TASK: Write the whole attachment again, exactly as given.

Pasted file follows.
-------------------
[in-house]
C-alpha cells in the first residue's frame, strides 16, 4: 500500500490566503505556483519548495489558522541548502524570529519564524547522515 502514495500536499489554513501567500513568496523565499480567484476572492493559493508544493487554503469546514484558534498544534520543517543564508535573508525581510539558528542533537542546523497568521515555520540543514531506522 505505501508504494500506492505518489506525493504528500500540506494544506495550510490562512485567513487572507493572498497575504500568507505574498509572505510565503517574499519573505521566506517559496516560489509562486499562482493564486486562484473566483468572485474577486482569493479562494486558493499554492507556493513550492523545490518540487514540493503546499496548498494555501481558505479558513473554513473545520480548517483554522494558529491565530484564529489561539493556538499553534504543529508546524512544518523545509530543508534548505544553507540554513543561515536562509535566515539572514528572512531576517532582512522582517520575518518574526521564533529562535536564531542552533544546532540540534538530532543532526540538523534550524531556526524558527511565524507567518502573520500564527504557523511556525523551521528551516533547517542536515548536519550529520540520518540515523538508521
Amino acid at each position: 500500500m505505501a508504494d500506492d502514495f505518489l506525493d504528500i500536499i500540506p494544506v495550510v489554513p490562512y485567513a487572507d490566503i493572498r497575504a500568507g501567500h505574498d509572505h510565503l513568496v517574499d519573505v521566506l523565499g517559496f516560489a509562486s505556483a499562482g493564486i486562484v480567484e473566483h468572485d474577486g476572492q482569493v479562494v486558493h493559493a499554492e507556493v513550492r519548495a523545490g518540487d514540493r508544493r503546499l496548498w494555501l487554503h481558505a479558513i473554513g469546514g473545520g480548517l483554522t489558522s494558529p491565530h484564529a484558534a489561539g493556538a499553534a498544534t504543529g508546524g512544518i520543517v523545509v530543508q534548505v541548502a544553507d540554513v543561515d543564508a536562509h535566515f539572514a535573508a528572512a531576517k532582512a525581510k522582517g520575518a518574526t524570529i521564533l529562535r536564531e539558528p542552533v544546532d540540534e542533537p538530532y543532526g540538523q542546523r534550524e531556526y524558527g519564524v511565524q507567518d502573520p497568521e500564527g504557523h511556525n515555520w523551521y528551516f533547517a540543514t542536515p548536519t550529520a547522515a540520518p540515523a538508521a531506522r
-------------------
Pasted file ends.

[in-house]
C-alpha cells in the first residue's frame, strides 16, 4: 500500500490566503505556483519548495489558522541548502524570529519564524547522515 502514495500536499489554513501567500513568496523565499480567484476572492493559493508544493487554503469546514484558534498544534520543517543564508535573508525581510539558528542533537542546523497568521515555520540543514531506522 505505501508504494500506492505518489506525493504528500500540506494544506495550510490562512485567513487572507493572498497575504500568507505574498509572505510565503517574499519573505521566506517559496516560489509562486499562482493564486486562484473566483468572485474577486482569493479562494486558493499554492507556493513550492523545490518540487514540493503546499496548498494555501481558505479558513473554513473545520480548517483554522494558529491565530484564529489561539493556538499553534504543529508546524512544518523545509530543508534548505544553507540554513543561515536562509535566515539572514528572512531576517532582512522582517520575518518574526521564533529562535536564531542552533544546532540540534538530532543532526540538523534550524531556526524558527511565524507567518502573520500564527504557523511556525523551521528551516533547517542536515548536519550529520540520518540515523538508521
Amino acid at each position: 500500500m505505501a508504494d500506492d502514495f505518489l506525493d504528500i500536499i500540506p494544506v495550510v489554513p490562512y485567513a487572507d490566503i493572498r497575504a500568507g501567500h505574498d509572505h510565503l513568496v517574499d519573505v521566506l523565499g517559496f516560489a509562486s505556483a499562482g493564486i486562484v480567484e473566483h468572485d474577486g476572492q482569493v479562494v486558493h493559493a499554492e507556493v513550492r519548495a523545490g518540487d514540493r508544493r503546499l496548498w494555501l487554503h481558505a479558513i473554513g469546514g473545520g480548517l483554522t489558522s494558529p491565530h484564529a484558534a489561539g493556538a499553534a498544534t504543529g508546524g512544518i520543517v523545509v530543508q534548505v541548502a544553507d540554513v543561515d543564508a536562509h535566515f539572514a535573508a528572512a531576517k532582512a525581510k522582517g520575518a518574526t524570529i521564533l529562535r536564531e539558528p542552533v544546532d540540534e542533537p538530532y543532526g540538523q542546523r534550524e531556526y524558527g519564524v511565524q507567518d502573520p497568521e500564527g504557523h511556525n515555520w523551521y528551516f533547517a540543514t542536515p548536519t550529520a547522515a540520518p540515523a538508521a531506522r